Ah, didn't really think you were ranking, just was doing it myself a bit I guess, so absolutely no criticism intended, especially as I admired your piece for doing some very penetrating thinking.

      Poor wording on my part, please forgive the erroneous implication.

    • @ Keith:

      Dude, on the one hand you say the reactions to this are "so far beyond the pale," (although I don't know that anyone actually said that "most of our problems can be traced back to 'the lobby'" as you charge), and then you say that "[a]ll of the [U.S.} deficits are ... designed to create de facto debt servitude."

      .... and, contrary to lots of the post here you criticize which offer at least some logic for the link(s) they posit (and indeed reasoning and evidence), you do so without a molecule of same for yours.

      (Not to mention using utterly meaningless phrases like "terminal financialization.")

      So if you want to criticize, you might want to try doing so with logic, reasoning or evidence (say, vis a vis my linking our support for Israel with high energy and petroleum prices), and if you want to posit, you might try using some of the same as well.

    • For those who say that Mr. Wolman is overstating or being too speculative about the costs we pay due to our support for Israel consider what I think should have been his #1, which is the incredible, incalculable cost and damage done to us by that support in the form of higher oil prices.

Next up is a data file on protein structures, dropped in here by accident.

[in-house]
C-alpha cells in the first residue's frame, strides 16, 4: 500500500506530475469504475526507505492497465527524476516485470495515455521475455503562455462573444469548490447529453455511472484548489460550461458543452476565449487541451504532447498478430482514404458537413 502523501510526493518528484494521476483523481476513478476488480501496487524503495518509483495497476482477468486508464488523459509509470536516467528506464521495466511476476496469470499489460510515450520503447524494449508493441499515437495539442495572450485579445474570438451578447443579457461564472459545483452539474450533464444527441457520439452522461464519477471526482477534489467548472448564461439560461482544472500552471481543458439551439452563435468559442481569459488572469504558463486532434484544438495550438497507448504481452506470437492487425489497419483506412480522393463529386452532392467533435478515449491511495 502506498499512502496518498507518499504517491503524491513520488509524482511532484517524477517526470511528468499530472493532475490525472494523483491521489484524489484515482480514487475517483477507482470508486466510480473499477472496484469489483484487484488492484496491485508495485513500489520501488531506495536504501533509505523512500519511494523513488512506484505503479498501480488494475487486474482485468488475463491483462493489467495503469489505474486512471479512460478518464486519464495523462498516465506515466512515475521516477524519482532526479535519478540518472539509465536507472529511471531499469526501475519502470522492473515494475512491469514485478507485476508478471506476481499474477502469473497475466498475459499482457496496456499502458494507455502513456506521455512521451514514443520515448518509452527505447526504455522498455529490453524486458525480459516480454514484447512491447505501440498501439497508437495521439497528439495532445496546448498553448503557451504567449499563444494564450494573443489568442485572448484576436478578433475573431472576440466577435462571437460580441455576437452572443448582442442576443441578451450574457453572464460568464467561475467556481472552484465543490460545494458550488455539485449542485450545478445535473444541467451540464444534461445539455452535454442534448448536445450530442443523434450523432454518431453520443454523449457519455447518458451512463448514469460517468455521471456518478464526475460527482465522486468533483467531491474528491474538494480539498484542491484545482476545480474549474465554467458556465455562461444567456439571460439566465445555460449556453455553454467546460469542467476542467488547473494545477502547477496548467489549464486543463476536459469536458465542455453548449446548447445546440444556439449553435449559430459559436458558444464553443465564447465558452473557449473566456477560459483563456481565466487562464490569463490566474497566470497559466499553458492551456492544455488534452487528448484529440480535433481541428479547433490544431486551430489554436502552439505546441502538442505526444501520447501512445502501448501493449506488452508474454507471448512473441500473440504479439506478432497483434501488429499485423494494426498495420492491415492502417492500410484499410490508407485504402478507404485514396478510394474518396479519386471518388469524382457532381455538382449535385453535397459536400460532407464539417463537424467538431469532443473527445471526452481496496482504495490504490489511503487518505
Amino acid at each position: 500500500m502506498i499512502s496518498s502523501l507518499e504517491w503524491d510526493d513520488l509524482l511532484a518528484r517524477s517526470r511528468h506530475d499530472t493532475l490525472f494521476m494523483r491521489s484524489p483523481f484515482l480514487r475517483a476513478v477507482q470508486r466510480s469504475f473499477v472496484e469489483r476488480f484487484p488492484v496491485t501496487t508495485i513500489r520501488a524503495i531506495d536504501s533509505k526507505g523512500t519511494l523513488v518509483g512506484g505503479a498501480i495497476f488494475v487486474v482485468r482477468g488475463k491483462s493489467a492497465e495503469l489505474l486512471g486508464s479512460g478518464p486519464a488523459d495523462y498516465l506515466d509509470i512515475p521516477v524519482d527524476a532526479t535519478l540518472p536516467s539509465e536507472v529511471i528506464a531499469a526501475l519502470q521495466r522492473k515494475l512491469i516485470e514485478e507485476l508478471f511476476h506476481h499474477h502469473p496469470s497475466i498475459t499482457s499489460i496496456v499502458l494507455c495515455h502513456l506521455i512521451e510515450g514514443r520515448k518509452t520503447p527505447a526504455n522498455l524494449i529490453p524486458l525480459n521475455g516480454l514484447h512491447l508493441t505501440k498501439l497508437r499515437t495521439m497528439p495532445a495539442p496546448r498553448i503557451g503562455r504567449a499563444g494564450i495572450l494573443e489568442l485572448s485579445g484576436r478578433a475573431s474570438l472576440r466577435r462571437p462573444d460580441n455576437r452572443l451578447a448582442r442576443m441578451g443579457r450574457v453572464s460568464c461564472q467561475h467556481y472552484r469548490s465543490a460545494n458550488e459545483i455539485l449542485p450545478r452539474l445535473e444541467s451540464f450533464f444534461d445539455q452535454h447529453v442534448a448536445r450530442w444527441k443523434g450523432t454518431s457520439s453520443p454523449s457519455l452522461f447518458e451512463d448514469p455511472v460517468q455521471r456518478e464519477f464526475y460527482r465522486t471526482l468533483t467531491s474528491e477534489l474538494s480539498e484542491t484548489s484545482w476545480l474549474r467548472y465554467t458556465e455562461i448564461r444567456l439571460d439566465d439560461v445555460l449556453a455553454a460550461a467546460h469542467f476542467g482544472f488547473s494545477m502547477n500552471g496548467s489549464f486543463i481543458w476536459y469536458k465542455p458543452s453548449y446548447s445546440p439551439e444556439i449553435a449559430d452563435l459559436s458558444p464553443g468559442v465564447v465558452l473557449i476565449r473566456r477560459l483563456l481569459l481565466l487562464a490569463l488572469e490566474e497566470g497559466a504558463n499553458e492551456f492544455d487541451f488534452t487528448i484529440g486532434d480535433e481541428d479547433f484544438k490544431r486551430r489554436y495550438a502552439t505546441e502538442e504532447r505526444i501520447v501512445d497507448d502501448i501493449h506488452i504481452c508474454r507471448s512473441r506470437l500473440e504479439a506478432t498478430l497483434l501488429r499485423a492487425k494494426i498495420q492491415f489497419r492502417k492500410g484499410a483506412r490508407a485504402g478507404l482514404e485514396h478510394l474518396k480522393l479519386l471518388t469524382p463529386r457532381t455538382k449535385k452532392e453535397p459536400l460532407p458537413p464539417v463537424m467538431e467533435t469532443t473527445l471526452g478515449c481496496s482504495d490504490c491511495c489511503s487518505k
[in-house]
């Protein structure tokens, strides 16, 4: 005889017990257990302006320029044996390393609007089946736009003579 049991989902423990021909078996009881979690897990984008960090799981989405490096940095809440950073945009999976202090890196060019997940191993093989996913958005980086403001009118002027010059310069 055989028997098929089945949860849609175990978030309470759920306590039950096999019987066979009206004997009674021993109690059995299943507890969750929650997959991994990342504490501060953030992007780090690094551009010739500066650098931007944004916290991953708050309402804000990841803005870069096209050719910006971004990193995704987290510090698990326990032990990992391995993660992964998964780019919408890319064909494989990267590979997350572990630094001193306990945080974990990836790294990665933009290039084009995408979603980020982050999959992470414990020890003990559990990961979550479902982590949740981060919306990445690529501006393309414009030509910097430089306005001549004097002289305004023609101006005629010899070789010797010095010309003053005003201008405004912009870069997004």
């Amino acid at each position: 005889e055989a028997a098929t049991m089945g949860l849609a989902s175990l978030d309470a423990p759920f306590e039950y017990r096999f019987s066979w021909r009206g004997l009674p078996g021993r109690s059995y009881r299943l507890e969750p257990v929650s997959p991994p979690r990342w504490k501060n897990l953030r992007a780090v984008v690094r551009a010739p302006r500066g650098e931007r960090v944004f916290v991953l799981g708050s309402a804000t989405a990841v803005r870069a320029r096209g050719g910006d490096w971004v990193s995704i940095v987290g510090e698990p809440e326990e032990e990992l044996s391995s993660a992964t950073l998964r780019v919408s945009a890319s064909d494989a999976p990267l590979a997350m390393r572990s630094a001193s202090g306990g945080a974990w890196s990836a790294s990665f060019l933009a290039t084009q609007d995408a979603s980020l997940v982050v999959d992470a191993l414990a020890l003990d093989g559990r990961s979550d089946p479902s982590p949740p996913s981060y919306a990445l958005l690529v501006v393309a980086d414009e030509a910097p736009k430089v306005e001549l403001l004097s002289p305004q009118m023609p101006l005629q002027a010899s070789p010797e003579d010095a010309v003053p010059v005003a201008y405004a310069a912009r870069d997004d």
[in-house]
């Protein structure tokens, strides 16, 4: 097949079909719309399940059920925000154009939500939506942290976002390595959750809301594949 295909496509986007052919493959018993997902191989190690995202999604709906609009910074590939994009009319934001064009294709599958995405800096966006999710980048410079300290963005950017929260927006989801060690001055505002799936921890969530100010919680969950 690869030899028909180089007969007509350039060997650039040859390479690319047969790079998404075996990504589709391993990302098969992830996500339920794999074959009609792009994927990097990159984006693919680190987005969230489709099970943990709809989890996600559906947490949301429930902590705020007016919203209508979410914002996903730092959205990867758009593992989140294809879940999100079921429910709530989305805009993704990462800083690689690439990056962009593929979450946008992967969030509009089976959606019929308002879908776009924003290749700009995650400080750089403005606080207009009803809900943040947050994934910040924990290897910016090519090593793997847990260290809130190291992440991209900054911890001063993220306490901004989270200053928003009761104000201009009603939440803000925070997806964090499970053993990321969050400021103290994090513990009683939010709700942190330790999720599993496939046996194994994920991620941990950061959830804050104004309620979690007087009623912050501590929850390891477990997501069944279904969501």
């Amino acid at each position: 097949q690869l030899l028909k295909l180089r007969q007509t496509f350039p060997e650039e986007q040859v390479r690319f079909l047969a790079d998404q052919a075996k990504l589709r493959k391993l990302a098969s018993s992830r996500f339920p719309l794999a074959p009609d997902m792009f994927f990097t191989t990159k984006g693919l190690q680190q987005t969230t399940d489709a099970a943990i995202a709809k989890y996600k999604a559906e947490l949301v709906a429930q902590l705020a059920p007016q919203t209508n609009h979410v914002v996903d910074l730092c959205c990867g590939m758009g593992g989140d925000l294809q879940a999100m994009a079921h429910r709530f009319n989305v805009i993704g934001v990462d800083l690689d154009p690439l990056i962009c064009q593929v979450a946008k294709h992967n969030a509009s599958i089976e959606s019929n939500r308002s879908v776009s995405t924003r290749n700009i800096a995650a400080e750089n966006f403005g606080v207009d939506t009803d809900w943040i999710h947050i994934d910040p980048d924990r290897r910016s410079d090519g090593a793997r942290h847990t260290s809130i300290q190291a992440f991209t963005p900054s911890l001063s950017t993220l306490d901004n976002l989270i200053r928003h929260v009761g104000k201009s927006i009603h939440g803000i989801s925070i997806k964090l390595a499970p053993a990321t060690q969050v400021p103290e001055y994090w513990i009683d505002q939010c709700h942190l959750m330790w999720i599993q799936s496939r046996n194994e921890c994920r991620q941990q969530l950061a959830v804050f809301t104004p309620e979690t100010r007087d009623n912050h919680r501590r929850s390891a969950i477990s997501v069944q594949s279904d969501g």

How easy it is to forget the '73 oil crisis, despite its magnitude in almost totally re-altering our economic fundamentals, and then too the longevity of the economic wreckage it left with all those people shoved out of their jobs and all that money going out of our country and system. Indeed I don't know if all of history has ever seen such a huge transfer of wealth from one group of countries to another. And the damage to the West was simply incalculable.

      And then of course we get to the continued conflict premium we have paid for oil ever since, ignoring even the crisis premiums we pay whenever things have gotten particularly hot, which they have often enough to make the cost of *that* premium insane standing alone.

      One cannot even begin to imagine the trillions of dollars and dislocations and other costs involved in all this, and the millions of Americans terribly affected.

      The fact is this and this alone—involving, as it did, orders-of-magnitude permanent increases in the price of energy which was and clearly remains the very life-blood of our modern economy, not to mention the centrality of petroleum otherwise—essentially re-ordered our entire way of life. And given that it did so via increased costs, did so in no positive way one can think of.

      To try some attempted comparison, one might as well start thinking about what the effect would be if we started having to pay some significant, daily, on-going amount for the oxygen we breathe.

  • New 'Daily Beast' blog on Israel/Palestine features 'the cousins'-- no US realist
    • Yes that was exactly my question too, Les, maybe put another way: How many of these commentators on this new U.S. blog are U.S. citizens, and U.S. citizen alone?

  • 'New Republic' says Obama 'detests' Netanyahu and treats him shabbily
    • In response to my post OlegR said:

      "So basically you are saying Israelis are not human."

      No, I'm categorically saying that about "folks who share Halevi's sort of sentiments," which is the exact verbiage I used and you pretended didn't exist so as to try to undermine what I said, quite obviously because it is valid and you don't like people hearing that, and yet you could not undermine it with either evidence or reason.